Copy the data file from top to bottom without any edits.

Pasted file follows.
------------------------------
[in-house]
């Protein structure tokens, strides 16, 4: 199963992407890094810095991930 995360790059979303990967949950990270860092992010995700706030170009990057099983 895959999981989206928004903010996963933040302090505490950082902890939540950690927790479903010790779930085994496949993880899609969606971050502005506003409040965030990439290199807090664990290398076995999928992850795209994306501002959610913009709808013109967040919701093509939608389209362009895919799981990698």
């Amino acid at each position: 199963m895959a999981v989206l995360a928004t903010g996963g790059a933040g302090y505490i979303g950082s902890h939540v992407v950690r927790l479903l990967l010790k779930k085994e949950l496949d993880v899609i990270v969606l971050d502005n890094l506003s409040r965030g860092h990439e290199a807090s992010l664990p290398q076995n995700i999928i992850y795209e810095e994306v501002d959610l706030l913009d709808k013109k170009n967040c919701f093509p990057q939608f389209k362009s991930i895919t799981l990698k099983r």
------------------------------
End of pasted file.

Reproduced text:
[in-house]
């Protein structure tokens, strides 16, 4: 199963992407890094810095991930 995360790059979303990967949950990270860092992010995700706030170009990057099983 895959999981989206928004903010996963933040302090505490950082902890939540950690927790479903010790779930085994496949993880899609969606971050502005506003409040965030990439290199807090664990290398076995999928992850795209994306501002959610913009709808013109967040919701093509939608389209362009895919799981990698």
């Amino acid at each position: 199963m895959a999981v989206l995360a928004t903010g996963g790059a933040g302090y505490i979303g950082s902890h939540v992407v950690r927790l479903l990967l010790k779930k085994e949950l496949d993880v899609i990270v969606l971050d502005n890094l506003s409040r965030g860092h990439e290199a807090s992010l664990p290398q076995n995700i999928i992850y795209e810095e994306v501002d959610l706030l913009d709808k013109k170009n967040c919701f093509p990057q939608f389209k362009s991930i895919t799981l990698k099983r």